Ep 130 Kashmir and Modi feat Ahsan Butt

ep130 Kashmir and Modi feat Ahsan Butt

Guest: Ahsan Butt. We discuss the history of Kashmir and the current situation after India stripped the Jammu & Kashmir regions of their limited autonomy status to bring it under the direct control of the Indian government. Also we talked about Prime Minister Modi’s history and his relationship with American officials and politicians and why India is considered an important geopolitical balance to China. We discuss Tulsi Gabbard’s support for Modi and lastly about the obstacles to ending the war in Afghanistan. 

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Ep 85 By Ending Wars Trump Outflanks Opposition feat Scott Horton

Scott Horton joins us from Texas to talk about the withdrawal of troops from Syria and Afghanistan.  Scott and Joanne offer some cautiously optimistic analysis on Trump’s latest actions on war and foreign policy and how he could use a “Horton’s Rule” strategy to his advantage, outflanking Left and Right opponents with detente and de-escalation. Is there an “only Nixon could go to China” opportunity for Trump and will he deliver on it?

We also discuss the dilemma that Establishment Democrats’ have created for themselves as they assume a twisted political opposition to scaling down wars and now routinely provide unquestioning fealty to the national security state. Lastly, we review William Atkin’s dissenting farewell memo to NBC and the media’s passive acceptance and cheerleading of perpetual war.

Ep85 By Ending Wars Trump Outflanks Opposition feat Scott Horton
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Ep 75 Myths and Quagmires feat Major Danny Sjursen

Major Danny Sjursen joins the show to talk about about the war in Afghanistan, an unsustainable quagmire for which no more blood and treasure should be sacrificed. We also talk about the magical American soldier myth and the empire denial syndrome.

Ep75 Myths and Quagmires feat Maj Danny Sjursen


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Ep 74 War Machine & Charlie Wilson’s War (Part 2) feat Tom Secker

Tom Secker joins the show for this two-part series as we compare and contrast two movies: War Machine and Charlie Wilson’s War. We talk about Afghanistan, wars, history, geopolitics, movies, the involvement of the national security state in the entertainment industry and more. A great conversation that is interesting and informative, both serious and light-hearted at varying times and is packaged into two episodes (available in full in advance for patrons).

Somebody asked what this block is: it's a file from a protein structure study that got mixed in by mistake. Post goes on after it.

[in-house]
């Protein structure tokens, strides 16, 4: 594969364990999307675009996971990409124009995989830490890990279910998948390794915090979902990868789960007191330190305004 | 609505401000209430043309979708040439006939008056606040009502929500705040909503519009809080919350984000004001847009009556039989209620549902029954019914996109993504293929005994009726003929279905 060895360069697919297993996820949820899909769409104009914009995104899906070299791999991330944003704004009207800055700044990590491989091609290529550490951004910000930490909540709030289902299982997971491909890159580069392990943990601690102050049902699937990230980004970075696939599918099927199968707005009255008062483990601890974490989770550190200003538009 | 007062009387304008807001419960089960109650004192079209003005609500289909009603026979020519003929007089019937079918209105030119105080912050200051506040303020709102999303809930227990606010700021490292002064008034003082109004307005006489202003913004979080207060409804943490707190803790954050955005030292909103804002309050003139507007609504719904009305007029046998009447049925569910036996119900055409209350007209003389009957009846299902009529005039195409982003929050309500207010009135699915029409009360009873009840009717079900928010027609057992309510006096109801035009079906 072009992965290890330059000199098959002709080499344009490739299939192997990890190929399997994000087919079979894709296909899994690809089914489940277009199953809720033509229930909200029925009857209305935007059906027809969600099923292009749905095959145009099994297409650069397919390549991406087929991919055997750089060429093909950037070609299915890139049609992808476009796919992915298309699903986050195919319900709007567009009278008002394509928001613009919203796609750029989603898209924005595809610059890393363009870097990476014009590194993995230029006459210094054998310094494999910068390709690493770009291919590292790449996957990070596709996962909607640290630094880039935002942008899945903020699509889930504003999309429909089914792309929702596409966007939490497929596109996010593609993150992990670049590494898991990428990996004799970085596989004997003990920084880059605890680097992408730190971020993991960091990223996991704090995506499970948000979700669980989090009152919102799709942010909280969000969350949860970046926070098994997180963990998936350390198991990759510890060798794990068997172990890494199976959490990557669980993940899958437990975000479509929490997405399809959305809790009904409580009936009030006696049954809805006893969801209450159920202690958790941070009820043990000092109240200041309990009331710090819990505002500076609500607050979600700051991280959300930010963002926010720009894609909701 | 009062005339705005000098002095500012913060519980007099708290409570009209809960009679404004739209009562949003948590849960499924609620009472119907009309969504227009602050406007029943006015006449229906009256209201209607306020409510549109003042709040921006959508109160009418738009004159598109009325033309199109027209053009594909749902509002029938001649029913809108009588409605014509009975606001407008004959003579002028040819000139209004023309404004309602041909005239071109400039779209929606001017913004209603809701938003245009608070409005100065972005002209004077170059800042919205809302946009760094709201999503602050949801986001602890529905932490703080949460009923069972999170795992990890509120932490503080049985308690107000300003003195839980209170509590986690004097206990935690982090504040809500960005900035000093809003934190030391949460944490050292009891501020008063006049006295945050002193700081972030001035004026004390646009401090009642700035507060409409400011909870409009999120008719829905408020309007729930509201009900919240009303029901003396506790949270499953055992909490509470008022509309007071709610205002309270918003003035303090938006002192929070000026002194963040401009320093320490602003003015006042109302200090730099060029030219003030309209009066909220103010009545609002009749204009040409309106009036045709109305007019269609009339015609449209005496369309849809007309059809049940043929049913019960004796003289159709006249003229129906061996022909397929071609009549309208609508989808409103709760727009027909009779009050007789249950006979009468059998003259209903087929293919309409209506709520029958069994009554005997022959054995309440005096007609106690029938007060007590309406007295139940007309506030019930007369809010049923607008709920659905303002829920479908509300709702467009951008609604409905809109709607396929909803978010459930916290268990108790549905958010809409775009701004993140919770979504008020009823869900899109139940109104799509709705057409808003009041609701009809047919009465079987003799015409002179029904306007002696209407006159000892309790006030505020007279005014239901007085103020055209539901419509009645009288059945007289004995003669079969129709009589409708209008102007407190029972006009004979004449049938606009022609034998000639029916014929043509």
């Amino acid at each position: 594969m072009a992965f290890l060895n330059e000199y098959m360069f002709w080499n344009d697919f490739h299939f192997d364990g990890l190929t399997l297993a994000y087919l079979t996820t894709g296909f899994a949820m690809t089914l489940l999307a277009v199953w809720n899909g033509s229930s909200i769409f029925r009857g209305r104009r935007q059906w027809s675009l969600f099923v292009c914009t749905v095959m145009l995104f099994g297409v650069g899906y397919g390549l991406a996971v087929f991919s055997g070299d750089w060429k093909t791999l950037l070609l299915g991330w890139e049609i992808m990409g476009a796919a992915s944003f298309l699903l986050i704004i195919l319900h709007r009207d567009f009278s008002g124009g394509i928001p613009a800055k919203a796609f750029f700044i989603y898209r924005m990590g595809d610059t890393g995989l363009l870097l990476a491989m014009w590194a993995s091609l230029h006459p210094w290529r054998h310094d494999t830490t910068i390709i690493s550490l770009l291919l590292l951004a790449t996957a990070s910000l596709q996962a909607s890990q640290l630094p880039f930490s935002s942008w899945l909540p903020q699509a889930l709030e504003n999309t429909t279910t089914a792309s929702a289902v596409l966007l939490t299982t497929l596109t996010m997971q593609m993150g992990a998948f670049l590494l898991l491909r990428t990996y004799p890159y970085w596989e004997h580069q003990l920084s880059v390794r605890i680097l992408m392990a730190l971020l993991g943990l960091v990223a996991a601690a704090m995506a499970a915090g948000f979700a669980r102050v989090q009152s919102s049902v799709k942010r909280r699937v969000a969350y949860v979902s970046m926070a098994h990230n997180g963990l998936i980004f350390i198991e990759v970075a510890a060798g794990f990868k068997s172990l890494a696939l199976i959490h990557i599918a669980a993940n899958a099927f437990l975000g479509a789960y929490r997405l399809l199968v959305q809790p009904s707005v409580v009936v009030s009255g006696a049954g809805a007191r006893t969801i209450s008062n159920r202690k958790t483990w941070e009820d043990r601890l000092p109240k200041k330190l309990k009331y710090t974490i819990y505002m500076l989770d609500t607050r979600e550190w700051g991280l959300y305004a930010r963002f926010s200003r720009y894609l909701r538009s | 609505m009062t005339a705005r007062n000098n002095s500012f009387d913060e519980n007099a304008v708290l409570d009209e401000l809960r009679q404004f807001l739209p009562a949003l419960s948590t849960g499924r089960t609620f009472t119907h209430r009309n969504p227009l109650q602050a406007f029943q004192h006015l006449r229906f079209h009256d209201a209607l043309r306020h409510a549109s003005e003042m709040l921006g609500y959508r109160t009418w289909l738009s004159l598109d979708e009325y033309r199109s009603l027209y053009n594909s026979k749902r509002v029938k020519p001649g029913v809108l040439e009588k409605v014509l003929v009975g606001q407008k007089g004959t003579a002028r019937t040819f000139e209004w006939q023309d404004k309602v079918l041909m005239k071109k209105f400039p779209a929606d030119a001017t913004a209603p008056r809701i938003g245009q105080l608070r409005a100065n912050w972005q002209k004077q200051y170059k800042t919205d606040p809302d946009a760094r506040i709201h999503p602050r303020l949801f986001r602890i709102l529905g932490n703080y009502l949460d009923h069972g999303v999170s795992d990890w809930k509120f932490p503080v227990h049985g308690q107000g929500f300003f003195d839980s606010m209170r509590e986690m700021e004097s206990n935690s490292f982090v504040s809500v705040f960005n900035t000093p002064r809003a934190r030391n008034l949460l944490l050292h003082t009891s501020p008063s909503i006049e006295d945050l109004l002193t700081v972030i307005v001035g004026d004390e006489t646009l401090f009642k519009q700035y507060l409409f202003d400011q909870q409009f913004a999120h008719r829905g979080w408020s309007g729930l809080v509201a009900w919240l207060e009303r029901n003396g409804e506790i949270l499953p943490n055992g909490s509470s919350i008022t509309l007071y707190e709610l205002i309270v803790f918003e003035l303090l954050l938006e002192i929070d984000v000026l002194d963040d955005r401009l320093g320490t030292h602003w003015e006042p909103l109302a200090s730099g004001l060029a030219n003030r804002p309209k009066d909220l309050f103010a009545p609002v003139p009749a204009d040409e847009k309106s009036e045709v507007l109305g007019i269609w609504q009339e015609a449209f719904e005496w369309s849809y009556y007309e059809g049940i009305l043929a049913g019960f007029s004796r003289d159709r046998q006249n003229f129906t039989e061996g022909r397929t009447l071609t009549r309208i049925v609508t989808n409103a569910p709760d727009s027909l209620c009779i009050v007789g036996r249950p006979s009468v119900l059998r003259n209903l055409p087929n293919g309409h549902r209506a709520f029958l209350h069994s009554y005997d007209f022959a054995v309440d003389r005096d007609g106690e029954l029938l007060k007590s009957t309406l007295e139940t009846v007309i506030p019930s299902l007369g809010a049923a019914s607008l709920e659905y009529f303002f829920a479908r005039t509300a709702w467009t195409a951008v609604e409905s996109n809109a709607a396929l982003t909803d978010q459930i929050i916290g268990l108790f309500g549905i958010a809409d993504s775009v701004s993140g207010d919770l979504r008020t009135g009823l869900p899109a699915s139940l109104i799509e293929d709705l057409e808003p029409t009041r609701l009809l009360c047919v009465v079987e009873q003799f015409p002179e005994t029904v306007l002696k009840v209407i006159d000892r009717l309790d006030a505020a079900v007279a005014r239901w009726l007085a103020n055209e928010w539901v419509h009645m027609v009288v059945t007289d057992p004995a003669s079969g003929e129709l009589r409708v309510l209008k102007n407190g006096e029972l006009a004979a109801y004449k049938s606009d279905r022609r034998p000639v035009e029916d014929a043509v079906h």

Ep 74 War Machine & Charlie Wilson’s War (Part 2) feat Tom Secker

Continue reading “Ep 74 War Machine & Charlie Wilson’s War (Part 2) feat Tom Secker”

Ep 73 War Machine & Charlie Wilson’s War (Part 1) feat Tom Secker

Tom Secker joins the show for this two-part series as we compare and contrast two movies: War Machine and Charlie Wilson’s War. We talk about Afghanistan, wars, history, geopolitics, movies, the involvement of the national security state in the entertainment industry and more. A great conversation that is interesting and informative, both serious and light-hearted at varying times and is packaged into two episodes (available in full in advance for patrons).

Ep 73 War Machine and Charlie Wilson's War (Part 1) feat Tom Secker

Continue reading “Ep 73 War Machine & Charlie Wilson’s War (Part 1) feat Tom Secker”

Ep. 35 Afghanistan War, a Fool’s Errand feat. Scott Horton

Dan and Joanne talk with Scott Horton about his new book, Fool’s Errand: Time to End the War in Afghanistan.

Scott is an author, managing editor at the Libertarian Institute, editor at antiwar.com, host of Antiwar Radio for Pacifica, and the Scott Horton Show podcast.

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Follow @scotthortonshow, find his work at libertarianinstitute.org/scotthortonshow, foolserrand.us

 

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Recorded on September 15, 2017. Music by Fluorescent Grey.

Reference Links:

  1. The Grand Chessboard: American Primacy and Its Geostrategic Imperatives (Brzezinski) http://www.amazon.com/exec/obidos/ASIN/0465027261/counterpunchmaga
  2. “Toward a Global Realignment” (Brzezinski)  https://www.the-american-interest.com/2016/04/17/toward-a-global-realignment/
  3. “The Broken Chessboard: Brzezinski Gives Up on Empire” https://www.counterpunch.org/2016/08/25/the-broken-chessboard-brzezinski-gives-up-on-empire/
  4. Scott Horton interviews archive: https://scotthorton.org/all-interviews-2/